Why Men Don’t Want the Jobs Done Mostly by Women
By Claire Cain Miller
Jan 4 2017
It hasn’t been a great time to be a man without a job.
The jobs that have been disappearing, like machine operator, are predominantly those that men do. The occupations that are growing, like health aide, employ mostly women.
One solution is for the men who have lost jobs in factories to become health aides. But while more than a fifth of American men aren’t working, they aren’t running to these new service-sector jobs. Why? They require very different skills, and pay a lot less.
They’re also seen as women’s work, which has always been devalued in the American labor market.
The two occupations predicted by the Bureau of Labor Statistics to decline most quickly from 2014 to 2024 are locomotive firers, shrinking 70 percent, and vehicle electronics installers and repairers, down 50 percent. They are 96 percent and 98 percent male.
Of the fastest-growing jobs, many are various types of health aides, which are about 90 percent female. When men take these so-called pink-collar jobs, they have more job security and wage growth than in blue-collar work, according to recent research. But they are paid less and feel stigmatized.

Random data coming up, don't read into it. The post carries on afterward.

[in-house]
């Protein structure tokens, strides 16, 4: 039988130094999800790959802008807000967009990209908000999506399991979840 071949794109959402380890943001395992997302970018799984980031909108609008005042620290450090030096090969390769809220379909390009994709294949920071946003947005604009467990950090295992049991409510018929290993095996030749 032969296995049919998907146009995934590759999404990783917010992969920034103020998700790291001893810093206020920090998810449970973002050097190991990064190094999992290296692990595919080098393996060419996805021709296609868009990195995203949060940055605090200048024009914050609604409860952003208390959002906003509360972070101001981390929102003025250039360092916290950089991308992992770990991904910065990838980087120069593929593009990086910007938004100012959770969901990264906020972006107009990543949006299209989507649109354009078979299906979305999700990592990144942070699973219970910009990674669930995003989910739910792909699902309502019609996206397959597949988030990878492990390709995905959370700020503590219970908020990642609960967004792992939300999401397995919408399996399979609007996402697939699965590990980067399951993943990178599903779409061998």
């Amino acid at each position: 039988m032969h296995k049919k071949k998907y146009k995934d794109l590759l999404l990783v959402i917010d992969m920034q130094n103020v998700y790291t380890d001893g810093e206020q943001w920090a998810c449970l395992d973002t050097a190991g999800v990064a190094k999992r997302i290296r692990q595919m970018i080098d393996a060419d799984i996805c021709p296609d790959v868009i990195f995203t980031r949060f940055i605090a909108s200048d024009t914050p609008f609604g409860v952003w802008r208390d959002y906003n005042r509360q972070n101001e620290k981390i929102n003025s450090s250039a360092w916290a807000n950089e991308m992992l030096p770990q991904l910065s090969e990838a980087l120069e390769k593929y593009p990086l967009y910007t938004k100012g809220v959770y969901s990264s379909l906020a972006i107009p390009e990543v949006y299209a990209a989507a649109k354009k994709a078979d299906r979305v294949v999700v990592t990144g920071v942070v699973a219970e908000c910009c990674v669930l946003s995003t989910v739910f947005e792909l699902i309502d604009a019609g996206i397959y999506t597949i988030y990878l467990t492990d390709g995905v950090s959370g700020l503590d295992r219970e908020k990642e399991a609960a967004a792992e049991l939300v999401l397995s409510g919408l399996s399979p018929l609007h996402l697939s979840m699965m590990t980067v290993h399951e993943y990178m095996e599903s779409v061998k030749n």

“The jobs being created are very different than the jobs being eliminated,” said David Autor, an economist at M.I.T. “I’m not worried about whether there will be jobs. I’m very worried about whether there will be jobs for low-educated adults, especially the males, who seem very reluctant to take the new jobs.”
Take Tracy Dawson, 53, a welder in St. Clair, Mo. He lost several jobs, some because his employers took the work to China and Mexico and others because the workers were replaced by robots. He has heard the promises of fast-growing jobs in the health care field: His daughter trained to be a medical technician. But he never considered it.
“I ain’t gonna be a nurse; I don’t have the tolerance for people,” he said. “I don’t want it to sound bad, but I’ve always seen a woman in the position of a nurse or some kind of health care worker. I see it as more of a woman’s touch.”
Also, health aides earn a median wage of $10.50 an hour. Mr. Dawson used to earn $18 an hour making railroad traction motors. “I was a welder — that’s all I know how to do,” said Mr. Dawson, who is living on disability insurance because he has rheumatoid arthritis.
Women were hit harder than men by the decline in middle-skill jobs, according to Mr. Autor. But they have more easily moved into the expanding occupations, and earn more college degrees than men.